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Coastal and marine impacts

The Gulf of Maine is warming faster than just about any other area of the planet’s oceans. This is due primarily to its relatively shallow depth, and the influence of two major ocean currents. While warmer water may sound great for recreation, it has dire implications for wildlife, with native whales, seabirds and other animals suffering from reduced or changing food supplies. It also means that invasive species who thrive in warmer water arrive and impact the ecosystem.


As more people who care about the Gulf of Maine come to understand it as one of the fastest-warming ocean regions on the planet, one question persists: Why is the Gulf of Maine warming so rapidly?

ABOUT THE GULF OF MAINE "The Gulf of Maine is one of the world’s most dynamic environments. Nourished by cold ocean waters and characterized by a complex geomorphology made up of deep basins and shallow banks, this sea semi-enclosed sea is one of the most biologically productive marine ecosystems."

What is ocean acidification?

Burning fossil fuels not only results in more carbon dioxide in the air but also in our ocean. The chemical balance of the ocean is delicate, and this increase in carbon dioxide alters that balance resulting in increased acidity known as acidification. While this acidification has no direct impact on our own health, it does harm the growth of many of the organisms that play key roles in the marine ecosystem such as shellfish, corals and certain fish. Ocean acidification also has implications for the very young life stages of some creatures that support many other animals such as whales and seabirds.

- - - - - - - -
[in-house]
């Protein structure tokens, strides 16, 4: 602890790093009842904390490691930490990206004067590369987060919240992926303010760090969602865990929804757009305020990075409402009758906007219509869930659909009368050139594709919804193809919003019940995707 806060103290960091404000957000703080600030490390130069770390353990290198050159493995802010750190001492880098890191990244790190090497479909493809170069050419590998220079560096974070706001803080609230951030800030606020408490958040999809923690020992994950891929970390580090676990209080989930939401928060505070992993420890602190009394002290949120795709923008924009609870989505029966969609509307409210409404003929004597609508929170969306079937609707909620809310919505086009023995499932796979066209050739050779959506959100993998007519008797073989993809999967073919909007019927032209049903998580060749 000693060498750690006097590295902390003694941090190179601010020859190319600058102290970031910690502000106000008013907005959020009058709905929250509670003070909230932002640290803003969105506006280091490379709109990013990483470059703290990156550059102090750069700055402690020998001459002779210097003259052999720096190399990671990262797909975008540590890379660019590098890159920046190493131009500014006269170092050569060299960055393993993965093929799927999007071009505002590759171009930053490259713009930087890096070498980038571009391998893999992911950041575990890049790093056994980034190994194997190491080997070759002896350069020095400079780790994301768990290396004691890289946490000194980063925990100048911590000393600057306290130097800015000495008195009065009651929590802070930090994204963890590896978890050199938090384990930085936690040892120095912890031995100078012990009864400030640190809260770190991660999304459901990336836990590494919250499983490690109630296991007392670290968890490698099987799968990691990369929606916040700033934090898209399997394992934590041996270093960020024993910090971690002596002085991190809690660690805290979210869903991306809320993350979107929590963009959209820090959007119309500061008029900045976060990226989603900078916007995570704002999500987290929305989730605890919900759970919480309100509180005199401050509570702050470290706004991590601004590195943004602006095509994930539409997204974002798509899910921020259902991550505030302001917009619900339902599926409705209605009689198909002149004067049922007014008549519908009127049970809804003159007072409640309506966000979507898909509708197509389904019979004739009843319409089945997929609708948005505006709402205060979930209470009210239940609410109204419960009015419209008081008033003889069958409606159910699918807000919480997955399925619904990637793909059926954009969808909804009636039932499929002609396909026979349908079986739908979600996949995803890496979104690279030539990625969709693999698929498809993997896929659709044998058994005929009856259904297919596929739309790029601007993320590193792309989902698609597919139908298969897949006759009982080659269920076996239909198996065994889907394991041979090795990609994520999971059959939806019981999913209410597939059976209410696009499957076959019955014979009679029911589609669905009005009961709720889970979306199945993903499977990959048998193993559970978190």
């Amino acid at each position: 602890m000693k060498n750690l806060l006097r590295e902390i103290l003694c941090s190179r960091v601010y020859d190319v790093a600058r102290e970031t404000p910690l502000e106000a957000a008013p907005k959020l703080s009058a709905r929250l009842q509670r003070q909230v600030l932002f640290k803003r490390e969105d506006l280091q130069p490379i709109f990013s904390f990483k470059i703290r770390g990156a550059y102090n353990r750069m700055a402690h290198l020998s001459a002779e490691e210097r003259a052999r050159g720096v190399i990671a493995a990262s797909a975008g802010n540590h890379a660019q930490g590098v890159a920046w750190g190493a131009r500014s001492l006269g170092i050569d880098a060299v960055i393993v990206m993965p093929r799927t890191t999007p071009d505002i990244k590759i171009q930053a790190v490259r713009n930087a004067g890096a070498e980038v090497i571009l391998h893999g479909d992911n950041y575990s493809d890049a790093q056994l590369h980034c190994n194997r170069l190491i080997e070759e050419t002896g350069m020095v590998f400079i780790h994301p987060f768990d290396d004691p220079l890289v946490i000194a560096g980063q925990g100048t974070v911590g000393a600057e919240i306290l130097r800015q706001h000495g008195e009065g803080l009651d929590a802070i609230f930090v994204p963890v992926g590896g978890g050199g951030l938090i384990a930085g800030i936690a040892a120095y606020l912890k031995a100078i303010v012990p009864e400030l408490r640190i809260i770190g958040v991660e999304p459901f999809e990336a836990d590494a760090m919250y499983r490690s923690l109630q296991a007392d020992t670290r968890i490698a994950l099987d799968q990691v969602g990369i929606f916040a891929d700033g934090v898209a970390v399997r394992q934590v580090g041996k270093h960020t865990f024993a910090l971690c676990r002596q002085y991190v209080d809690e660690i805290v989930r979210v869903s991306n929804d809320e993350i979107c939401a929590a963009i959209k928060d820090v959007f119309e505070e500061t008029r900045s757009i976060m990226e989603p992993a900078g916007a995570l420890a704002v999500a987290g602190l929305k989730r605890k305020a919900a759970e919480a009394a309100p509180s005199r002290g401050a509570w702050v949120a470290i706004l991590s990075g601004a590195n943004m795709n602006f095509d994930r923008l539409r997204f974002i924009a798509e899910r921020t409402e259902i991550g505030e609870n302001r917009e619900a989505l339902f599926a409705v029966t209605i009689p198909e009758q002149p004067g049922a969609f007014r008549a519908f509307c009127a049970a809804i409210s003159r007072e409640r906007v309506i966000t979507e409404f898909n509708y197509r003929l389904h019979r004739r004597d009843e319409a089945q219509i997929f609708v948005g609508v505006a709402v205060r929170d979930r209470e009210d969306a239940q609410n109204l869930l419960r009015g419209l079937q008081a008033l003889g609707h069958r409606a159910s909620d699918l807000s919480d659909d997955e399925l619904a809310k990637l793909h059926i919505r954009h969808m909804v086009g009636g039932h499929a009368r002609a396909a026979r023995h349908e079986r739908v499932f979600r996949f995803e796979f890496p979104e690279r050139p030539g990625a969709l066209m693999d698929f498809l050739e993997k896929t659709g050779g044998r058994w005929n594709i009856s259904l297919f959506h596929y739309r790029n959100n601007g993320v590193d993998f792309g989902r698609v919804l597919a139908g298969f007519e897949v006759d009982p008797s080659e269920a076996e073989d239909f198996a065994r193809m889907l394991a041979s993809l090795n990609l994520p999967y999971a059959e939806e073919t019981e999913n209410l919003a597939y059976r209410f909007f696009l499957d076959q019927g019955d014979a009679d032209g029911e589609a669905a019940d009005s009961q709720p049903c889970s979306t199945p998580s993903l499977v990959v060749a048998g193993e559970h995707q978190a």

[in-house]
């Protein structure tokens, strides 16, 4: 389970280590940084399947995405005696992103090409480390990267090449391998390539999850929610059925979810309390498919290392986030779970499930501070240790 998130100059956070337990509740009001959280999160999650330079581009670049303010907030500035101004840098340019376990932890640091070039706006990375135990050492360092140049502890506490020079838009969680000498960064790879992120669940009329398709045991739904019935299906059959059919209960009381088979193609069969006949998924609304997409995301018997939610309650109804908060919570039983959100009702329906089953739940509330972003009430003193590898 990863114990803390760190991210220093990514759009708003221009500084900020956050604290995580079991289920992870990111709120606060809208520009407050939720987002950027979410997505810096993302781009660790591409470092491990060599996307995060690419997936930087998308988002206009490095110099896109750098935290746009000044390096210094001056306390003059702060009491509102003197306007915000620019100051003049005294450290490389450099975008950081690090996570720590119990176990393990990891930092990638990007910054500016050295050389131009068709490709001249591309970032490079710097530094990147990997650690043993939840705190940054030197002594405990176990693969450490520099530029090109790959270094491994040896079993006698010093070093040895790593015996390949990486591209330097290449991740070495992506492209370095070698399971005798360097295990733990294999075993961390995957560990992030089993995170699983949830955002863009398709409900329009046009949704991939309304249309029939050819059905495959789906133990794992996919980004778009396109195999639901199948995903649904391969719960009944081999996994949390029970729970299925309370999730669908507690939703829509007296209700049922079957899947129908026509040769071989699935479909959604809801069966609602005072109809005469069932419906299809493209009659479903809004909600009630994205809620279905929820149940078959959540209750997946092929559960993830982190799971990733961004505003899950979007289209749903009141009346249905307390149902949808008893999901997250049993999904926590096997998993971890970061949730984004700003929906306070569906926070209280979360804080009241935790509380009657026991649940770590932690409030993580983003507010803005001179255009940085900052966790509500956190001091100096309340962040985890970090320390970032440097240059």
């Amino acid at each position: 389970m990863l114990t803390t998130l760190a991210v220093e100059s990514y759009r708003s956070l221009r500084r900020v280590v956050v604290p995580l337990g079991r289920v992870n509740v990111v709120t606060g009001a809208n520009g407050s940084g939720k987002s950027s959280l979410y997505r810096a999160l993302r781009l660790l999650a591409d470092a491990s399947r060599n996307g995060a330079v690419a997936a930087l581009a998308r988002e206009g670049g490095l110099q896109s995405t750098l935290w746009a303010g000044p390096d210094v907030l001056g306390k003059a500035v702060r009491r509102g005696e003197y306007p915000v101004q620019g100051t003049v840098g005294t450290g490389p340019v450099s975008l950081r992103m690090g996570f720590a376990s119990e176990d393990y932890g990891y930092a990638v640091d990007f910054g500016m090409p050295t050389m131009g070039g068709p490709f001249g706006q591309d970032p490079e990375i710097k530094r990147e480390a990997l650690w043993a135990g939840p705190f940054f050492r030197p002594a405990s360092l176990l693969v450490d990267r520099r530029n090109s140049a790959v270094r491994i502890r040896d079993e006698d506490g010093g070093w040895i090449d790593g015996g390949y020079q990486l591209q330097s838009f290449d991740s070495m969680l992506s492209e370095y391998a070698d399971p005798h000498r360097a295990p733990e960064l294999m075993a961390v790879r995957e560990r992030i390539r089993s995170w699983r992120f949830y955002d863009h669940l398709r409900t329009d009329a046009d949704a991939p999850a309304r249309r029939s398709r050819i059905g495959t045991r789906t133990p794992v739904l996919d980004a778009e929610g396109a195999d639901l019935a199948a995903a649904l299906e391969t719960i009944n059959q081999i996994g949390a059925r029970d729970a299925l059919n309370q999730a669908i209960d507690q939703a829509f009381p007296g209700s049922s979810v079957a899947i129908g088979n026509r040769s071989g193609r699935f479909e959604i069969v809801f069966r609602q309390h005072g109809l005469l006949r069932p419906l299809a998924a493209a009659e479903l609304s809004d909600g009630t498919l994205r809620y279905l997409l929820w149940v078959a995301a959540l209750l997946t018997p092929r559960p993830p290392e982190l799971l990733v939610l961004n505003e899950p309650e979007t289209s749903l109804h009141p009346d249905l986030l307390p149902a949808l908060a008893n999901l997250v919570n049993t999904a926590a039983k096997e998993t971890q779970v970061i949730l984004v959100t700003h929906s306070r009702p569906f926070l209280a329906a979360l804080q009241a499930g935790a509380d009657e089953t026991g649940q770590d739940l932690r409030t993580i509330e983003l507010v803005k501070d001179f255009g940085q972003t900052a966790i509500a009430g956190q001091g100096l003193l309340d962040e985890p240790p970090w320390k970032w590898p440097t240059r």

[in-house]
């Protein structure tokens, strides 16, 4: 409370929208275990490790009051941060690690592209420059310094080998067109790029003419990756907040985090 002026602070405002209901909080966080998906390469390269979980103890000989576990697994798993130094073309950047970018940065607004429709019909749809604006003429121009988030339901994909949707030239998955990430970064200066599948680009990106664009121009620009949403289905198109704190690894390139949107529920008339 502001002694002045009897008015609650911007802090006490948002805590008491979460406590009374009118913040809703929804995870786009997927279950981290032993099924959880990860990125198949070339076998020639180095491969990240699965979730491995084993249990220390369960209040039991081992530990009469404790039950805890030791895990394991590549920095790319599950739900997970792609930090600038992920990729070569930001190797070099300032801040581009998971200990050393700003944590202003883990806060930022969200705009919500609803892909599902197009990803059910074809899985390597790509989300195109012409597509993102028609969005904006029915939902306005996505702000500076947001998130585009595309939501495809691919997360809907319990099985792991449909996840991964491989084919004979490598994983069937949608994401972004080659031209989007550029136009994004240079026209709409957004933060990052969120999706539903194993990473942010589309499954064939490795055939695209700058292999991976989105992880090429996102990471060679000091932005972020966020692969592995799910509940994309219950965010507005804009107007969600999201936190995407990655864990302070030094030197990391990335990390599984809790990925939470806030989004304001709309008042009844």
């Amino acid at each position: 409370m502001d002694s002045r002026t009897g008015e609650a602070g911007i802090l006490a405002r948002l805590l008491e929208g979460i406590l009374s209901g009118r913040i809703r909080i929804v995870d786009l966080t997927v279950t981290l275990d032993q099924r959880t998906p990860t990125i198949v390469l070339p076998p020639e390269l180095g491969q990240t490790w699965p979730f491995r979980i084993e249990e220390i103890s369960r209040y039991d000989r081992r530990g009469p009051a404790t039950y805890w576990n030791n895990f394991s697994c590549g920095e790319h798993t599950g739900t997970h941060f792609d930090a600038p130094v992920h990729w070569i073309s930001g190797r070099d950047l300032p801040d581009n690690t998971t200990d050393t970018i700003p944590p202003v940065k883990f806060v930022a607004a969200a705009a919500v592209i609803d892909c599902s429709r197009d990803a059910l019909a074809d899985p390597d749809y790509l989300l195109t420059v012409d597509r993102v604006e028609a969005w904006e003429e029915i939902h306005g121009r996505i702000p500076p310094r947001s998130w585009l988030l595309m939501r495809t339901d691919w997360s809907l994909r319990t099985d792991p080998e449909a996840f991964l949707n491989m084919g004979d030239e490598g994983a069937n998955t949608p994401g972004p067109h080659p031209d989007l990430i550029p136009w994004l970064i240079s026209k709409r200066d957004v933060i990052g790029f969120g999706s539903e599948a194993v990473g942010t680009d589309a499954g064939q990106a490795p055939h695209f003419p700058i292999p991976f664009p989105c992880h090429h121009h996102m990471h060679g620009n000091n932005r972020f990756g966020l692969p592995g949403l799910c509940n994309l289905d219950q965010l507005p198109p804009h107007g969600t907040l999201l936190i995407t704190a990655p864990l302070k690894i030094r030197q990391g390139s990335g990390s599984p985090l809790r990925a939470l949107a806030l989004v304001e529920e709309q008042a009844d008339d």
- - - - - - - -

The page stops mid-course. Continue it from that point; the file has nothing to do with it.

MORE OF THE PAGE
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Source: Photo by Edward Jenkins


'Run The Oil Industry In Reverse': Fighting Climate Change By Farming Kelp

"In the race to stall or even reverse global warming, new efforts are in the works to pull carbon dioxide out of the air and put it somewhere safe..."

New Research to Explore Seaweed for Ocean, Economic Health

The Island Institute and Bigelow Lab are doing ocean acidification with kelp studies in partnership with kelp farmers. They have found that kelp actually creates an arc of less acidic water as it grows and absorbs CO2 from the waters and so could be a companion to shellfish farming, providing protection from acid water for the shells of shellfish.

Will coastal communities be impacted by rising sea levels?

Melting ice in the Arctic is leading to rising sea levels around the world. While an increase of around one tenth of an inch per year does not sound like much, the 7.5 inch increase in sea level since 1912 (recorded in Portland) is responsible for increasing erosion and flooding along the coastline. This can result in the potential loss of sandy beachfront, coastal wetlands and salt marshes.


Source: Portland, Maine flooding photo by Patty Wight, Maine Public

Coastl Sea Level


A Climate of Change: Sea Level Rise follows the community of Vinalhaven, Maine over a two-year period as they have conversations around planning for and responding to sea level rise on the island. It highlights some of the challenges they face, but more importantly, shows us how a small, yet engaged community can lead the way to planning for change.

SEA LEVEL RISE IN MAINE (MAP) Use this interactive tool to explore how different sea level rise scenarios will impact Maine.

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SURGING SEAS RISK ZONE MAP  explore another sea level rise map here. Climate Central has many tools for evaluating sea level rise and coastal flood risk.


Southern Maine communities unite to fight climate change

Working on building biodegradable sea walls in order to protect marshes from erosion caused by sea level rise - barriers made using coconut fiber bags filled with oyster shells collected from local restaurants.

Maine coastal areas plan natural solutions to reduce flood impacts from climate change

The Greater Portland Council of Government received $250,000 to help fight flooding caused by climate change in 10 coastal Maine towns

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The Maine Climate Science Portal was envisioned and developed by Maine Climate Action Now. Content development, to date, has been a largely-volunteer effort. Click here to see a full list of contributors.

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